Micro-home for the homeless

iKozie offers independence in a carefully planned space to call home

Craned onto site, iKozie provides independent living for a single homeless person.
Craned onto site, iKozie provides independent living for a single homeless person.

What: iKozie micro-home

Where: Worcester

The interiors of yachts and first class airline cabins were the unlikely inspiration behind a new pre-fabricated ‘micro home’ for the homeless, installed on a site in Worcester

The iKozie is a self-contained, fully-fitted single person home, developed by charity The Homeless Foundation as a solution to rough sleeping, which has escalated dramatically in the UK since 2010.

With a footprint of just 17.25m² the unit is less than half the minimum set by the Greater London Authority and the RIBA, but it should feel bigger thanks to a ‘zoned’ and ergonomic open plan layout, by Eastabrook Architects.

The home features a bedroom, with a small double bed squeezed between the back wall and a built-in cupboard; an ‘entertainment zone’ with two-seater sofa, television and a table; and a narrow galley kitchen with a cooker, washing machine, fridge and work surface.

Spaces are separated by curved grey MDF partitions, to create a degree of privacy yet maintain a physical connection. The only separate room with an interior door is the shower room/toilet.

‘We drew inspiration from first class suites in airlines which are compartmentalised, but still give a sense of privacy,’ explains Kieran O’Donnell, trustee at The Homeless Foundation.  ‘Careful thought went into the ergonomics, for example when the front door is opened, the bed is shielded from view. The partition next to the sofa prevents visitors coming through the front door from seeing in.’

  • Living, sleeping and cooking spaces are separated by MDF partitions.
    Living, sleeping and cooking spaces are separated by MDF partitions.
  • Kitchen/toilet drainage terminates under the front doorstep.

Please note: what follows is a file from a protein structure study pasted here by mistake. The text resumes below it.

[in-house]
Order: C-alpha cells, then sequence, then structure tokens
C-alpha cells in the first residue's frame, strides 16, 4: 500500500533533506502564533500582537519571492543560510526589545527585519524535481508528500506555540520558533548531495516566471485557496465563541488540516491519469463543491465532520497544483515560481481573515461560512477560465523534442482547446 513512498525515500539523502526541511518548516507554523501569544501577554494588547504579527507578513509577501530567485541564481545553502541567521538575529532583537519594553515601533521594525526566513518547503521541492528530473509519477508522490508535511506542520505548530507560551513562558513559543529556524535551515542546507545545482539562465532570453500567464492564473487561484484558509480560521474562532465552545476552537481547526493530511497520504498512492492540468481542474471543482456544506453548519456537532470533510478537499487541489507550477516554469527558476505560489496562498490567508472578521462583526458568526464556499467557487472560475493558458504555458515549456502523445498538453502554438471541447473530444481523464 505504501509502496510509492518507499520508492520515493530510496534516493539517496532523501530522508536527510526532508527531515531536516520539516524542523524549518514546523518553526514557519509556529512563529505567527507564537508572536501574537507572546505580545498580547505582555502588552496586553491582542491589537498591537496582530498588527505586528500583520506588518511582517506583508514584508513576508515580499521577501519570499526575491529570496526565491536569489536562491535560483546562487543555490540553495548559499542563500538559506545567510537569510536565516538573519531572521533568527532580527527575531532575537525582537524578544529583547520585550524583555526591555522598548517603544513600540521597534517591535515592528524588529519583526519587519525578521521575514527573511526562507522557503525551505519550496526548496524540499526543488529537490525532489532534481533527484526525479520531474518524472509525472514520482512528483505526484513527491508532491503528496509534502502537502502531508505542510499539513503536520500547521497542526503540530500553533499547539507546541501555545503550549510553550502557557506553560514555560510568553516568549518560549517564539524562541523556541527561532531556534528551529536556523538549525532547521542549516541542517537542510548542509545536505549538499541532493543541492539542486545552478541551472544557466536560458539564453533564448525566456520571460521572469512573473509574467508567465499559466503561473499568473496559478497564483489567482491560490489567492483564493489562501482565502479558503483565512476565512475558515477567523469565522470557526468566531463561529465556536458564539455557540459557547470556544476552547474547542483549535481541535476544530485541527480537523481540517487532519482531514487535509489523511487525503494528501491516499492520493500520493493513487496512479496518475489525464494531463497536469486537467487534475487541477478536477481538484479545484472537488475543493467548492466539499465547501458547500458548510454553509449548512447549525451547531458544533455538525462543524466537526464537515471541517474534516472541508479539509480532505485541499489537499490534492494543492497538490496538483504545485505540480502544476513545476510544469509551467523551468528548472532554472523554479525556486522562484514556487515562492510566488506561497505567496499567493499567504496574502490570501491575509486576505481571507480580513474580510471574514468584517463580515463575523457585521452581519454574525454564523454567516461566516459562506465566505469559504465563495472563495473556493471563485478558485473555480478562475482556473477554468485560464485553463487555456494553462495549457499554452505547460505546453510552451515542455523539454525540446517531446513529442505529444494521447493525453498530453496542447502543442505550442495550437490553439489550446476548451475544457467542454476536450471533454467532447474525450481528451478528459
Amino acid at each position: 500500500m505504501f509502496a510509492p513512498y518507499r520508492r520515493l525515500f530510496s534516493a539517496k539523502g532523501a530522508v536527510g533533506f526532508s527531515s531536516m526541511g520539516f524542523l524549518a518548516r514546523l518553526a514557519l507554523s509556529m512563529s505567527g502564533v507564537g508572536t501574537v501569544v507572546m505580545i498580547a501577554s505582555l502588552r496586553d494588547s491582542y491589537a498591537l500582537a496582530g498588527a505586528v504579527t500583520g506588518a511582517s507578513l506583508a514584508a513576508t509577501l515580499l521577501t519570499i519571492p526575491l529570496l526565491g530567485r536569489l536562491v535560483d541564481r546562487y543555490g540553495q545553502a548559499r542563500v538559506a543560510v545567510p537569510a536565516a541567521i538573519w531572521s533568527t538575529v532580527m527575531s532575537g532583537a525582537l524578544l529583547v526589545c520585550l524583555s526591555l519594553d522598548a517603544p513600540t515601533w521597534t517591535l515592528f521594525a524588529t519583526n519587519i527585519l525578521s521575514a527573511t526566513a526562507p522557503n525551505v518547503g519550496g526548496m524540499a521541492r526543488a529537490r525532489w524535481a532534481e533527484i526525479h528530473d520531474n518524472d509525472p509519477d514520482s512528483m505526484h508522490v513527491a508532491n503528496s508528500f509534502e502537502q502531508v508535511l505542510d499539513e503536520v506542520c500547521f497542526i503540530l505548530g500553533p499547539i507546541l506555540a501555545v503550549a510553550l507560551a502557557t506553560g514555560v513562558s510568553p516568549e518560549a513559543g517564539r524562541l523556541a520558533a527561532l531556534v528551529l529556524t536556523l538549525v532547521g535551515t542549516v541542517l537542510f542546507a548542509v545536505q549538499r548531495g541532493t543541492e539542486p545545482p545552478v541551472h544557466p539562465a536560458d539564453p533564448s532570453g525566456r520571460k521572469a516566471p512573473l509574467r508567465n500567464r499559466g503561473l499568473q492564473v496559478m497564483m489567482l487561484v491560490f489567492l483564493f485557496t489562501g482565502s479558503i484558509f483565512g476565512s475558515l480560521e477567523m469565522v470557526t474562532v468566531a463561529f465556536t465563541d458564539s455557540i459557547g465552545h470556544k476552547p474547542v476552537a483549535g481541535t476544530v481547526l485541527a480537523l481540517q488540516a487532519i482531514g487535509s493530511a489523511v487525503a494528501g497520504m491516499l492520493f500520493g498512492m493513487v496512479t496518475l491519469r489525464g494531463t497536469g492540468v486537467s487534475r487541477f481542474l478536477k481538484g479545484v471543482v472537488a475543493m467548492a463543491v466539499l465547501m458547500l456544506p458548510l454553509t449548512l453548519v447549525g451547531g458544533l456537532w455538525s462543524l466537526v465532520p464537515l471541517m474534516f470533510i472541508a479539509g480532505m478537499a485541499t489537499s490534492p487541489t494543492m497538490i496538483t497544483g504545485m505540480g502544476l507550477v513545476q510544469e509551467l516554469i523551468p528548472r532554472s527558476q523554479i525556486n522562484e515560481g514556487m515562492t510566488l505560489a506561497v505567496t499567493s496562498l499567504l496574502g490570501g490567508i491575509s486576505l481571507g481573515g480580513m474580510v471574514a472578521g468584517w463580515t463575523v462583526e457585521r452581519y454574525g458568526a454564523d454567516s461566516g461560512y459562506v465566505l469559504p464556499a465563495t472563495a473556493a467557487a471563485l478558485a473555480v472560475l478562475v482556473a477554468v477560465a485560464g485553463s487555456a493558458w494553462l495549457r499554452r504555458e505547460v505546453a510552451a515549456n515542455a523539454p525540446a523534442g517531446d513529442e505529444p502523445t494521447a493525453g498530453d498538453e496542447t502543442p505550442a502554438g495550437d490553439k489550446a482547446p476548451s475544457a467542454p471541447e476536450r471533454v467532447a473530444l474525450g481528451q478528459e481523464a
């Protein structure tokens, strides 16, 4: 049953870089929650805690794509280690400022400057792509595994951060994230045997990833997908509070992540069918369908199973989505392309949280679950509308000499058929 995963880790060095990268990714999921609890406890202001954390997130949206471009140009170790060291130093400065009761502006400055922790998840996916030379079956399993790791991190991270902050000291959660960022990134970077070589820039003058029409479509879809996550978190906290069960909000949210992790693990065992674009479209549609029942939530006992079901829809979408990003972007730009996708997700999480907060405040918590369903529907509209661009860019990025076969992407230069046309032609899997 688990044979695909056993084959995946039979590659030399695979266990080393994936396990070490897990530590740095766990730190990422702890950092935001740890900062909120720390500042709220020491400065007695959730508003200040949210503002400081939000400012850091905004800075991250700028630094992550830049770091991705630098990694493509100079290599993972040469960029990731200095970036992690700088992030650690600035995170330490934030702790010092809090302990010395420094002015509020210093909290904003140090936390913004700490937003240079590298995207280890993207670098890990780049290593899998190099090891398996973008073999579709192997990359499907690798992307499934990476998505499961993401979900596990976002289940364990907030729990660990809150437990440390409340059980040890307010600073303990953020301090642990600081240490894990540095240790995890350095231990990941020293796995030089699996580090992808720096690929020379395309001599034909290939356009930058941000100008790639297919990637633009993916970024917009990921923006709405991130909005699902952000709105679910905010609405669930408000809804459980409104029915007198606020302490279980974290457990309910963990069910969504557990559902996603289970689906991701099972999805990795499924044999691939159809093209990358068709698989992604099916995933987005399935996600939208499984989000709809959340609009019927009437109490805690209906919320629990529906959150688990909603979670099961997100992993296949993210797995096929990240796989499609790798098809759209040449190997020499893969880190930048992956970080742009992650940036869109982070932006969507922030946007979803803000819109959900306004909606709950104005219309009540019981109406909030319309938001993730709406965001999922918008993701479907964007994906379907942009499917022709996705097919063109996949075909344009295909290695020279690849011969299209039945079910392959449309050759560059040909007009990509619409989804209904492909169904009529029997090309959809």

Kitchen/toilet drainage terminates under the front doorstep.
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Materials and finishes were selected to be a step up in quality from hostel accommodation, the floor is made of engineered walnut, the walls of durable plasterboard. ‘The silver coloured MDF is an amazing product in terms of ongoing maintenance, if it gets damaged or scratched you can simply sand it back to the same colour,’ says O’Donnell.

The off-site manufactured steel frame features reinforced corner columns designed to allow other units to be stacked on top, up to three (the maximum permitted before a lift must be installed under Building Regulations). Connections to waste, mains water and metered electricity terminate under the front door step.

The iKozie in Worcester cost £40,000 to build, but because it is located in the grounds of a shared house owned by the Homeless Foundation, the land came for free. The organisation is now looking at a site that could fit 29 units, pending finance and planning, says O’Donnell, who is eager to give youngsters a foothold on the housing ladder.

‘Lots of homeless people end up in shared housing situations and never truly learn what it’s like to be responsible for their own space. We want them to be able to cook and clean for themselves and pay their own bills. After six months to a year of learning those skills in an iKozie they will be ready to move higher up Housing Association waiting lists,’ he concludes.